In Somalia there has not been a government since 1991. But in 2009 until 2012 there has been a transitional government and in September 2012 a worldwide recognised government have been in office. Though in saying that, this government is not yet made the Central Bank functioning as a financial gateway of the country.

Why we cannot send money to Somalia in a way that is similar to any other country in the world? It is a question that we need to get an answer for it. Sending money to Somalia through a formal channel using Central bank of Somalia is a way that is beneficial to both the government and the people as well.  The government’s role is to urge and encourage the Hawala companies to unite and create private commercial banks, or government owned, which cater for the public. The central bank will receive the hard currency and provide local currency to the local commercial banks so that they give it to the individual beneficiaries. 

There are a number of reasons why we cannot follow this channel. First the central bank is not functioning as required and because of that cannot send money through. Secondly we don’t have working local commercial banks. Thirdly the central bank has no local currency to compensate the foreign currency it receives.  And lastly Hawala companies are developing their services but not willing to transform themselves into local commercial banks.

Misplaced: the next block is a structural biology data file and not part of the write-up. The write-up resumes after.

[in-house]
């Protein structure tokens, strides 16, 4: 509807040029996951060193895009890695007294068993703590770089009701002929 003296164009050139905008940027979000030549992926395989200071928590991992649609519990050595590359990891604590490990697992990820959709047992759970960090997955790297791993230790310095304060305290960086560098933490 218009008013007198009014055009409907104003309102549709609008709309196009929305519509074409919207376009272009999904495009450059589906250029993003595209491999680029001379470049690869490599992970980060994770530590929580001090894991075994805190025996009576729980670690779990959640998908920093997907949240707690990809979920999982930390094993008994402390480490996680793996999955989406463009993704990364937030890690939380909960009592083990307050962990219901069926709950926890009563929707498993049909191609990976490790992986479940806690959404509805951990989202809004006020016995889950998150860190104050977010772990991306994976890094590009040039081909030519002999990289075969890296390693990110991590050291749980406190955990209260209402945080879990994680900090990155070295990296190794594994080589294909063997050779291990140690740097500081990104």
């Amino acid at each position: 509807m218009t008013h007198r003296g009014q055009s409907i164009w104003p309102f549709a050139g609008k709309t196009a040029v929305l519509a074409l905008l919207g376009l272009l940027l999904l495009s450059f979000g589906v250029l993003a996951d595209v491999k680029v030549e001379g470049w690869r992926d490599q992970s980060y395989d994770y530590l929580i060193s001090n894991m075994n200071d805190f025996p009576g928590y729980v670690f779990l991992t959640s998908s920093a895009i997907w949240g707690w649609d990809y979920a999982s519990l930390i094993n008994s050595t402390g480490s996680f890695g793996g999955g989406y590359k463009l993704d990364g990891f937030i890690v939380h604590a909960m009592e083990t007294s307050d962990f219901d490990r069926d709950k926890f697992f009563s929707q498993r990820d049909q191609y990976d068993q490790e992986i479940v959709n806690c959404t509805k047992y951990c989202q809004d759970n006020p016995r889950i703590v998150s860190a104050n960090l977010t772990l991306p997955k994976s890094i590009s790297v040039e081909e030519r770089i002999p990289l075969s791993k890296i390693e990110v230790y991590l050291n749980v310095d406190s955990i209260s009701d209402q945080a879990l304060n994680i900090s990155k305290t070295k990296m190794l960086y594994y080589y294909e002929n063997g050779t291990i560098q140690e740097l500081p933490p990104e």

Central Bank should be printing new bank notes to replace the current devalued one. Currently telecom companies are acting as banks, controlling the cash in the country. They control it by using their mobile money transfer technology locally. All these things are contributing the Hawala system become suspicious and not transparent. If there is no smooth and transparent way of handing money to the individual beneficiaries, Somalis who are away from their relatives could face uncertain future to keep the life line for their families. This is because of the terrorism and the money laundering problems around the world are affecting these informal ways of sending remittances to a war torn country like Somalia.

To conclude this, we need to work together to get rid of this informal and old fashioned way of sending money to our homeland. It really worked for us during the hard times. It is now time to work formally. The Central bank and the remittance companies should work together and speed up creating local banks to cater for the community. The Central Bank of Somalia should soon provide enough local currency to replace the dominant US Dollar in our cash market.


M. A. Sheikh Abdulahi
Former staff Ministry of Finance and Founding member of GSD Network
[email protected]